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Do We Have to Give to God and Pay Taxes?

Every day he was teaching at the temple. But the chief priests, the teachers of the law and the leaders among the people were trying to kill him. Luke 19:47. Now the Feast of Unleavened Bread drew near, which is called the Passover. And the chief priests and the scribes were seeking how to put him to death, for they feared the people. Luke 22:1-2.

Jerusalem is and has always been busy even on a slow day.  But, during the week of Passover, then and now, the people were in constant motion.  The women were feeling the pressure of purchasing all the necessary food for the Passover meal with the extended family.  Every street was packed since everyone that could possibly come home for Passover had come.  Lines were long at every vendor. The days started early and went into the night as the “shopping days left” until Passover were rapidly counting down.

For those that were not involved in the purchasing and other arrangements that needed to be made for the holiday, they could be found milling about the temple mount.  In Jerusalem, that was the gathering place.  Forty acres atop Mount Moriah was the location of the heart of Judaism. There was the beautiful temple that had been restored by Herod.  White marble with gold was brilliantly radiant in the sunlight.  For the rural travelers to be in the city and to have the privilege of greeting friends and family there was invigorating to every Jew.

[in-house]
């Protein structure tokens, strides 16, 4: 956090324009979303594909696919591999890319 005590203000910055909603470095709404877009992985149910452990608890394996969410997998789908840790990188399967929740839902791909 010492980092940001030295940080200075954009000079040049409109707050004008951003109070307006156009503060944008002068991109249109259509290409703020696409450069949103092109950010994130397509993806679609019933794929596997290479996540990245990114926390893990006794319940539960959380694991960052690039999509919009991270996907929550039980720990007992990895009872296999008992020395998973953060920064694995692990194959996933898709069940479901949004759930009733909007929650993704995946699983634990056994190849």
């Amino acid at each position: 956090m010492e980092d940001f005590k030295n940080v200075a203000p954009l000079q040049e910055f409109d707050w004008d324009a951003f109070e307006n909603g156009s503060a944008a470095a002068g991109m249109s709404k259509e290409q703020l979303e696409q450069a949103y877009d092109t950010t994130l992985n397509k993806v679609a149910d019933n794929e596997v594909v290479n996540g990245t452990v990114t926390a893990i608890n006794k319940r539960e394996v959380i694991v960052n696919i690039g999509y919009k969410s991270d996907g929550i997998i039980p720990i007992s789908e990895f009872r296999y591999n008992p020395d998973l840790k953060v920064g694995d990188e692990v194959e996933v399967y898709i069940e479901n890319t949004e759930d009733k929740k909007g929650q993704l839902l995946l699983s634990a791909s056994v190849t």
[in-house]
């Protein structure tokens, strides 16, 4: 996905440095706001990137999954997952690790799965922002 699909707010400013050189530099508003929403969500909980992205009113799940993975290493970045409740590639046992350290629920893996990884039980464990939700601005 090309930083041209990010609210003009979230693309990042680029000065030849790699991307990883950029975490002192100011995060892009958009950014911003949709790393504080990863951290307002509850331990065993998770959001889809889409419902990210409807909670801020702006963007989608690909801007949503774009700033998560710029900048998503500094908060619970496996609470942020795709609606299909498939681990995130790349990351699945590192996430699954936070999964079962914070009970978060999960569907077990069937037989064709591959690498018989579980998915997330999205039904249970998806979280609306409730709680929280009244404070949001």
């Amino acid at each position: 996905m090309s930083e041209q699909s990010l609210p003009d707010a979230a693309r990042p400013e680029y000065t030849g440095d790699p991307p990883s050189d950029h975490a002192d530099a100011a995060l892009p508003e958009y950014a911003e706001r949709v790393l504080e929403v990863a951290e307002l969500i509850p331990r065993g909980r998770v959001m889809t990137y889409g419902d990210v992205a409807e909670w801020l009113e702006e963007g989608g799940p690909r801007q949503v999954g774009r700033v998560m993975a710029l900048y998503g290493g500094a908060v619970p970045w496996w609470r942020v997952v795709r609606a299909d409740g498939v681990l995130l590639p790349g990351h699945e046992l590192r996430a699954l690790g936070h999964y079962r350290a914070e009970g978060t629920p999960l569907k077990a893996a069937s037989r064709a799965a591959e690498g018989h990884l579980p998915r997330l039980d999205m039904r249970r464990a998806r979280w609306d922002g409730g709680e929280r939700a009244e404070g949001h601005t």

The priests were there along with vendors selling sacrificial animals and religious items so that pilgrims could offer sacrifices there once they purchased the animal to be killed.  Sadly, greed had captured the hearts of those doing the selling.  Prices were exorbitant and the common man struggled to have enough to buy the lamb for the sacrifice. Jesus saw the way people were treated that came to earnestly worship.  The extortion of the poor and the wrangling at the place of prayer and worship angered Him. He was furious.  Scripture records what He did… When Jesus entered the temple courts, he began to drive out those who were selling.  (Luke 19:45).

His actions greatly angered the religious leaders.  Keeping a close watch on him, they sent spies, who pretended to be sincere. They hoped to catch Jesus in something he said, so that they might hand him over to the power and authority of the governor. 21 So the spies questioned him: “Teacher, we know that you speak and teach what is right, and that you do not show partiality but teach the way of God in accordance with the truth. 22 Is it right for us to pay taxes to Caesar or not?”

23 He saw through their duplicity and said to them, 24 “Show me a denarius. Whose image and inscription are on it?”

“Caesar’s,” they replied.

25 He said to them, “Then give back to Caesar what is Caesar’s, and to God what is God’s.”

26 They were unable to trap him in what he had said there in public. And astonished by his answer, they became silent.  (Luke 20:20-26).

These same men (along with the billions of people who have ever lived) will stand before Jesus one day, and on that day, they will also “become silent”.  For no one will have any plea in the Hall of Justice before the Throne of God if they never accepted the shed blood of the Lamb of God to cover their sins. For since the creation of the world God’s invisible qualities …have been clearly seen … people are without excuse.  (Romans 1:20)